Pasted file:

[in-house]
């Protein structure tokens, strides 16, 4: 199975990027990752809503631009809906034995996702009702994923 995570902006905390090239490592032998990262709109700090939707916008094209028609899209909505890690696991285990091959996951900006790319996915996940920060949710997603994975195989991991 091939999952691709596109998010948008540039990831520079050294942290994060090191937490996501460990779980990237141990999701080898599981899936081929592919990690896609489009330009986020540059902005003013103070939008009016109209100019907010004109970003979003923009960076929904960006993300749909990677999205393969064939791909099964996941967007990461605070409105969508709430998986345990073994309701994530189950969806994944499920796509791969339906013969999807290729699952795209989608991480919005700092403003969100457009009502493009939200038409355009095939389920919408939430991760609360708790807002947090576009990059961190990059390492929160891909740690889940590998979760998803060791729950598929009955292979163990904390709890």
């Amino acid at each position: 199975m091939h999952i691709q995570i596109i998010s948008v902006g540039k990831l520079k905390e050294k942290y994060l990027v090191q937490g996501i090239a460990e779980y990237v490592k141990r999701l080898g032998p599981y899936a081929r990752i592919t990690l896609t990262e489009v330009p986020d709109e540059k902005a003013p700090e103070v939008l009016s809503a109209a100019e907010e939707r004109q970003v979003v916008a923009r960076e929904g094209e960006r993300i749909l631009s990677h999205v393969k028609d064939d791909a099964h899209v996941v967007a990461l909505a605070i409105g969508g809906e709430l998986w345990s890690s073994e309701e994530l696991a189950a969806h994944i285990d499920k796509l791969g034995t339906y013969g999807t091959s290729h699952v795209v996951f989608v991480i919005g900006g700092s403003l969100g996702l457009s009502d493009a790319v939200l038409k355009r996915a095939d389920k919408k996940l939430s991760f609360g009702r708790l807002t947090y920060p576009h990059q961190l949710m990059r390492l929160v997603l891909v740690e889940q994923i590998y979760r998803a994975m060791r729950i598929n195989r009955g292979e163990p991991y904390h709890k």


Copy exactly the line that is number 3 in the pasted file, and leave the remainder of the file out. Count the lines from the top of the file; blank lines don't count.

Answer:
């Amino acid at each position: 199975m091939h999952i691709q995570i596109i998010s948008v902006g540039k990831l520079k905390e050294k942290y994060l990027v090191q937490g996501i090239a460990e779980y990237v490592k141990r999701l080898g032998p599981y899936a081929r990752i592919t990690l896609t990262e489009v330009p986020d709109e540059k902005a003013p700090e103070v939008l009016s809503a109209a100019e907010e939707r004109q970003v979003v916008a923009r960076e929904g094209e960006r993300i749909l631009s990677h999205v393969k028609d064939d791909a099964h899209v996941v967007a990461l909505a605070i409105g969508g809906e709430l998986w345990s890690s073994e309701e994530l696991a189950a969806h994944i285990d499920k796509l791969g034995t339906y013969g999807t091959s290729h699952v795209v996951f989608v991480i919005g900006g700092s403003l969100g996702l457009s009502d493009a790319v939200l038409k355009r996915a095939d389920k919408k996940l939430s991760f609360g009702r708790l807002t947090y920060p576009h990059q961190l949710m990059r390492l929160v997603l891909v740690e889940q994923i590998y979760r998803a994975m060791r729950i598929n195989r009955g292979e163990p991991y904390h709890k």